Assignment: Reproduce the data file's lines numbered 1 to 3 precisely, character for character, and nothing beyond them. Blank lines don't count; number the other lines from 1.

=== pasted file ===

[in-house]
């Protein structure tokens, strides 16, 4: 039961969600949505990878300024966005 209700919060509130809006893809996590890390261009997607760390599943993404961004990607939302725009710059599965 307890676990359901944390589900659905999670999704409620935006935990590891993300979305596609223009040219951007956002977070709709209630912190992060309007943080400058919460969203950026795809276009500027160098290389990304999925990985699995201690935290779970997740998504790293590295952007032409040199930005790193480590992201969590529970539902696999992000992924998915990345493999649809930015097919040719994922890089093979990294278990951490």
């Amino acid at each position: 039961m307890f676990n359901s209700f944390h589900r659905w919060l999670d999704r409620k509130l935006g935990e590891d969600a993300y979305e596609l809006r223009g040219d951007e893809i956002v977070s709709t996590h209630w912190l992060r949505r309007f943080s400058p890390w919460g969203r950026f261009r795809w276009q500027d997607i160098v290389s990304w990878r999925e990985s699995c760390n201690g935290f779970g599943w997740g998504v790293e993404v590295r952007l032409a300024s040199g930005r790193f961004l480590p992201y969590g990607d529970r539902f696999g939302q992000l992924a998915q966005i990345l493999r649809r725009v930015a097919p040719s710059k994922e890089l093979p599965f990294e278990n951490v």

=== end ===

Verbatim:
[in-house]
């Protein structure tokens, strides 16, 4: 039961969600949505990878300024966005 209700919060509130809006893809996590890390261009997607760390599943993404961004990607939302725009710059599965 307890676990359901944390589900659905999670999704409620935006935990590891993300979305596609223009040219951007956002977070709709209630912190992060309007943080400058919460969203950026795809276009500027160098290389990304999925990985699995201690935290779970997740998504790293590295952007032409040199930005790193480590992201969590529970539902696999992000992924998915990345493999649809930015097919040719994922890089093979990294278990951490």
């Amino acid at each position: 039961m307890f676990n359901s209700f944390h589900r659905w919060l999670d999704r409620k509130l935006g935990e590891d969600a993300y979305e596609l809006r223009g040219d951007e893809i956002v977070s709709t996590h209630w912190l992060r949505r309007f943080s400058p890390w919460g969203r950026f261009r795809w276009q500027d997607i160098v290389s990304w990878r999925e990985s699995c760390n201690g935290f779970g599943w997740g998504v790293e993404v590295r952007l032409a300024s040199g930005r790193f961004l480590p992201y969590g990607d529970r539902f696999g939302q992000l992924a998915q966005i990345l493999r649809r725009v930015a097919p040719s710059k994922e890089l093979p599965f990294e278990n951490v």